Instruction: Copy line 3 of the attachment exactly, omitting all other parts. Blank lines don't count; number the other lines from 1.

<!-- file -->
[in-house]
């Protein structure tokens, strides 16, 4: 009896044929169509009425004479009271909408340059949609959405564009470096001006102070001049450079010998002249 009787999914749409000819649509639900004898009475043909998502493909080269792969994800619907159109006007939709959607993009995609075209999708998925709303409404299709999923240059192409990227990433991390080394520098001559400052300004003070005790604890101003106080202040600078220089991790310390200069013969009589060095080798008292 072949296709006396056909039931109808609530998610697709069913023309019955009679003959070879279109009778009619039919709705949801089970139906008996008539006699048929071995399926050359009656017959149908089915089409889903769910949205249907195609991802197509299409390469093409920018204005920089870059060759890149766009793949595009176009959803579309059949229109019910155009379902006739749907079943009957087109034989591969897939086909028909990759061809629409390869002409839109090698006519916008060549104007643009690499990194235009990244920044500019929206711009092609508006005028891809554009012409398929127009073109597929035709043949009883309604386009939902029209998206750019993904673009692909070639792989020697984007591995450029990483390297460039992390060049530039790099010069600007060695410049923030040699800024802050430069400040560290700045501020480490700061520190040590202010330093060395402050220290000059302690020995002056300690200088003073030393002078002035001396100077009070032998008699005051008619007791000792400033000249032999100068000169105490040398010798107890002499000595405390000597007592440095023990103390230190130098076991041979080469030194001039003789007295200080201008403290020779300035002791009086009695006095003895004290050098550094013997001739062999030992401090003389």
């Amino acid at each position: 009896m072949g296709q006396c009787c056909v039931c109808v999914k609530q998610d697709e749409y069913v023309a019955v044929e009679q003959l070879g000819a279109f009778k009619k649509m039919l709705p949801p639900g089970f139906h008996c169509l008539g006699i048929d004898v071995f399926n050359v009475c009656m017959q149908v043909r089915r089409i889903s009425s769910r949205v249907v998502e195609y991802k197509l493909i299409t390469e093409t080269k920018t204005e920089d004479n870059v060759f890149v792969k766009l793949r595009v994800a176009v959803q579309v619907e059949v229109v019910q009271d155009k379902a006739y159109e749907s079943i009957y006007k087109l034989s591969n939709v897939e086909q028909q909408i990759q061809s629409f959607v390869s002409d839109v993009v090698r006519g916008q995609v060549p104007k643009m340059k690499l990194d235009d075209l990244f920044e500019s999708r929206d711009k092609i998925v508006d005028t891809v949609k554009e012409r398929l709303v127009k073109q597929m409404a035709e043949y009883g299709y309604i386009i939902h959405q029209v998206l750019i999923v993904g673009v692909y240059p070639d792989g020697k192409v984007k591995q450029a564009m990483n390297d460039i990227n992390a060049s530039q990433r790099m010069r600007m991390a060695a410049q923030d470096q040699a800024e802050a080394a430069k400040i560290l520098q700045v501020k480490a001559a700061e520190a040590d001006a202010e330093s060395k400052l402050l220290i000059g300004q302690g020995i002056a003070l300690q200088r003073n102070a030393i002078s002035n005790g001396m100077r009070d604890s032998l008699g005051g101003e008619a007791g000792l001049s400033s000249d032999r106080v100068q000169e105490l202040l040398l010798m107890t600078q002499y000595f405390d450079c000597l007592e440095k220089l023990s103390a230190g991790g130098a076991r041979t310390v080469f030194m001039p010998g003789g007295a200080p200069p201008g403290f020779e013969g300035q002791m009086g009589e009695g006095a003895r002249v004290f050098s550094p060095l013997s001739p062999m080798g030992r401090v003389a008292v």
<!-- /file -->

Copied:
């Amino acid at each position: 009896m072949g296709q006396c009787c056909v039931c109808v999914k609530q998610d697709e749409y069913v023309a019955v044929e009679q003959l070879g000819a279109f009778k009619k649509m039919l709705p949801p639900g089970f139906h008996c169509l008539g006699i048929d004898v071995f399926n050359v009475c009656m017959q149908v043909r089915r089409i889903s009425s769910r949205v249907v998502e195609y991802k197509l493909i299409t390469e093409t080269k920018t204005e920089d004479n870059v060759f890149v792969k766009l793949r595009v994800a176009v959803q579309v619907e059949v229109v019910q009271d155009k379902a006739y159109e749907s079943i009957y006007k087109l034989s591969n939709v897939e086909q028909q909408i990759q061809s629409f959607v390869s002409d839109v993009v090698r006519g916008q995609v060549p104007k643009m340059k690499l990194d235009d075209l990244f920044e500019s999708r929206d711009k092609i998925v508006d005028t891809v949609k554009e012409r398929l709303v127009k073109q597929m409404a035709e043949y009883g299709y309604i386009i939902h959405q029209v998206l750019i999923v993904g673009v692909y240059p070639d792989g020697k192409v984007k591995q450029a564009m990483n390297d460039i990227n992390a060049s530039q990433r790099m010069r600007m991390a060695a410049q923030d470096q040699a800024e802050a080394a430069k400040i560290l520098q700045v501020k480490a001559a700061e520190a040590d001006a202010e330093s060395k400052l402050l220290i000059g300004q302690g020995i002056a003070l300690q200088r003073n102070a030393i002078s002035n005790g001396m100077r009070d604890s032998l008699g005051g101003e008619a007791g000792l001049s400033s000249d032999r106080v100068q000169e105490l202040l040398l010798m107890t600078q002499y000595f405390d450079c000597l007592e440095k220089l023990s103390a230190g991790g130098a076991r041979t310390v080469f030194m001039p010998g003789g007295a200080p200069p201008g403290f020779e013969g300035q002791m009086g009589e009695g006095a003895r002249v004290f050098s550094p060095l013997s001739p062999m080798g030992r401090v003389a008292v």